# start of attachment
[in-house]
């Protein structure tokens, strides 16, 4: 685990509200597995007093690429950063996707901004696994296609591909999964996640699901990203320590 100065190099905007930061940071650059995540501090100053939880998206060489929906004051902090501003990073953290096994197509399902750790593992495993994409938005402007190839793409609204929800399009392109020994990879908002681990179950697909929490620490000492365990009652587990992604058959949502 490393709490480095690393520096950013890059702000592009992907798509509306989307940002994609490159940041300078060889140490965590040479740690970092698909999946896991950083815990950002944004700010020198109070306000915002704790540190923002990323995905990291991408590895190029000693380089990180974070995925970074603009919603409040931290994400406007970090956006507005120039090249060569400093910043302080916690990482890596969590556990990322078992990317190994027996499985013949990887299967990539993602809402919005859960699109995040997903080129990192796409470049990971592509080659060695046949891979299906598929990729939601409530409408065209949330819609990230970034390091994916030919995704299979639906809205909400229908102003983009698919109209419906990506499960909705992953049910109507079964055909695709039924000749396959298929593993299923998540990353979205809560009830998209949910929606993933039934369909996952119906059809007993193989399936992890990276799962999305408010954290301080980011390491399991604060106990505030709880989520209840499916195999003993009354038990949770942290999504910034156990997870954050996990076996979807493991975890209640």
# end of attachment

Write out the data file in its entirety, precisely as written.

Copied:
[in-house]
């Protein structure tokens, strides 16, 4: 685990509200597995007093690429950063996707901004696994296609591909999964996640699901990203320590 100065190099905007930061940071650059995540501090100053939880998206060489929906004051902090501003990073953290096994197509399902750790593992495993994409938005402007190839793409609204929800399009392109020994990879908002681990179950697909929490620490000492365990009652587990992604058959949502 490393709490480095690393520096950013890059702000592009992907798509509306989307940002994609490159940041300078060889140490965590040479740690970092698909999946896991950083815990950002944004700010020198109070306000915002704790540190923002990323995905990291991408590895190029000693380089990180974070995925970074603009919603409040931290994400406007970090956006507005120039090249060569400093910043302080916690990482890596969590556990990322078992990317190994027996499985013949990887299967990539993602809402919005859960699109995040997903080129990192796409470049990971592509080659060695046949891979299906598929990729939601409530409408065209949330819609990230970034390091994916030919995704299979639906809205909400229908102003983009698919109209419906990506499960909705992953049910109507079964055909695709039924000749396959298929593993299923998540990353979205809560009830998209949910929606993933039934369909996952119906059809007993193989399936992890990276799962999305408010954290301080980011390491399991604060106990505030709880989520209840499916195999003993009354038990949770942290999504910034156990997870954050996990076996979807493991975890209640």